Argument

An expert's point of view on a current event.

The Shrinking Chinese State

A look at Beijing’s spending suggests that Western fears of its influence may be misdirected.

By , a senior fellow at the Carnegie Endowment for International Peace, and , a junior fellow at the Carnegie Endowment for International Peace.
Workers construct a double-decker suspension bridge across the Yangtze River in Wuhan, China on May 8, 2018.
Workers construct a double-decker suspension bridge across the Yangtze River in Wuhan, China on May 8, 2018. AFP/Getty Images

In many ways, U.S. President Joe Biden’s administration marks an about-face from his predecessor’s. But on China, their positions are remarkably similar. Both see the country as a strategic threat and a great-power rival. The public broadly agrees, believing that the rise of Chinese leader Xi Jinping and his ultra-nationalistic ambitions represent a major danger.

The image of an increasingly powerful China was underscored during recent China Communist Party gatherings, commonly referred to as the “two sessions.” During the events, which Xi used to launch China’s 14th Five-Year Plan and kick off celebrations of the party’s centenary, the message was clear, namely that China’s success in controlling the pandemic and reviving growth exemplifies the superiority of its system over the chaos of liberal democracy.

The scene hit home that, although the U.S.-Chinese conflict has thus far been largely limited to the economic arena—trade war and skirmishes over Big Tech—the underlying problem is still that of a very politically powerful state. And it is that same state’s influential role in the economy, a perceived reversal of China’s recent experiments with market-based economics, that the United States has chafed against.

In many ways, U.S. President Joe Biden’s administration marks an about-face from his predecessor’s. But on China, their positions are remarkably similar. Both see the country as a strategic threat and a great-power rival. The public broadly agrees, believing that the rise of Chinese leader Xi Jinping and his ultra-nationalistic ambitions represent a major danger.

The image of an increasingly powerful China was underscored during recent China Communist Party gatherings, commonly referred to as the “two sessions.” During the events, which Xi used to launch China’s 14th Five-Year Plan and kick off celebrations of the party’s centenary, the message was clear, namely that China’s success in controlling the pandemic and reviving growth exemplifies the superiority of its system over the chaos of liberal democracy.

The scene hit home that, although the U.S.-Chinese conflict has thus far been largely limited to the economic arena—trade war and skirmishes over Big Tech—the underlying problem is still that of a very politically powerful state. And it is that same state’s influential role in the economy, a perceived reversal of China’s recent experiments with market-based economics, that the United States has chafed against.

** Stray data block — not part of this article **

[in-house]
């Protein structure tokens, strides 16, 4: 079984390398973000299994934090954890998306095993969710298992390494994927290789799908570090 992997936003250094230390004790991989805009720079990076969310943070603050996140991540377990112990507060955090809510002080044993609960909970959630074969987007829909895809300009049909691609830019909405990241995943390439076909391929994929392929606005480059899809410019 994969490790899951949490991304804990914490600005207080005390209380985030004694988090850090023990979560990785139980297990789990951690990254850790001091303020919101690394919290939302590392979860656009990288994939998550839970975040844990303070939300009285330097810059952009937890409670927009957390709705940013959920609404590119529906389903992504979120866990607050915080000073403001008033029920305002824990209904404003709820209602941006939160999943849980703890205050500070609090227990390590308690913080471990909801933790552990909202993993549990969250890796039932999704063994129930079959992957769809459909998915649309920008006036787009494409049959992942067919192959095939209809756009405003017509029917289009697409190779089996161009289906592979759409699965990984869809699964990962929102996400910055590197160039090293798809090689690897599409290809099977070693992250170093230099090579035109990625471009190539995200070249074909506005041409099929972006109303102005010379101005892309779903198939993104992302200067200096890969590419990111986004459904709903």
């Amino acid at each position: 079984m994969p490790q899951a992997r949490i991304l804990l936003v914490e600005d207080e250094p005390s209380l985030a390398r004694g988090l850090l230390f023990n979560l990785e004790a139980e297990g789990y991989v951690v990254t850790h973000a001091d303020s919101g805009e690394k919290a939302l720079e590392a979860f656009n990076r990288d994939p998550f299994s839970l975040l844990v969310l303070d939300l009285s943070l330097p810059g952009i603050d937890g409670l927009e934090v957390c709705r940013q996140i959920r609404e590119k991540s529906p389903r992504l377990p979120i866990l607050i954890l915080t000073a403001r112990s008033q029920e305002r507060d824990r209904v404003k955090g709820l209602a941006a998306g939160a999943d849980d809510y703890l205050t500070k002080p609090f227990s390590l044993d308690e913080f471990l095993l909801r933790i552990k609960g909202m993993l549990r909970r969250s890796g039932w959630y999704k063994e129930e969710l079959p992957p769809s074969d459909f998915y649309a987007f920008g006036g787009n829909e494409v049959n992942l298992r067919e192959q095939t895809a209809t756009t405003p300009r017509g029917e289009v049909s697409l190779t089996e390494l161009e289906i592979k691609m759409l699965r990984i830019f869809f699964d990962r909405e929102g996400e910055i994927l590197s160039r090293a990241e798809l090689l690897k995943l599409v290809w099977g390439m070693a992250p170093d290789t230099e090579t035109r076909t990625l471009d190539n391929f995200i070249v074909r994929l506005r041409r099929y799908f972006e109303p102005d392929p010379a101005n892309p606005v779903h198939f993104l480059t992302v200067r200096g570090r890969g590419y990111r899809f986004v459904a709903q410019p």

But this unease over the role the Chinese state and its proxies play in the economy may not be justified. If the state’s role in a society is measured in terms of government expenditures relative to GDP, then China actually pales in comparison to other major economies. In fact, government expenditures as a share of China’s GDP average a bit more than 30 percent in recent years, much lower than one might expect for an ostensibly socialist economy. The Organisation for Economic Cooperation and Development average is closer to 50 percent for its economies. Much, though not all of the difference, is due to the smaller role that social programs play in China’s government expenditures and that state-owned enterprises provide some public services that do not appear on government accounts.

A recent analysis by Gavekal, a research firm, on the composition of China’s economy found that since the late 1990s, combined expenditures and investments by the government and state-owned enterprises have been remarkably stable—within a narrow range of 42 to 46 percent of its GDP. If one looks only at central government spending, meanwhile, the state’s share in the economy is actually declining.

After Chinese leader Deng Xiaoping opened up China in 1979, the story of the state’s role in the economy has been one of unquestionable decline. In turn, thanks to marketization of land, liberalization of banking and finance, opening to international trade, and encouragement of entrepreneurship in everything from manufacturing to high-tech, China’s economy is on track to overtake the United States as the biggest in the world.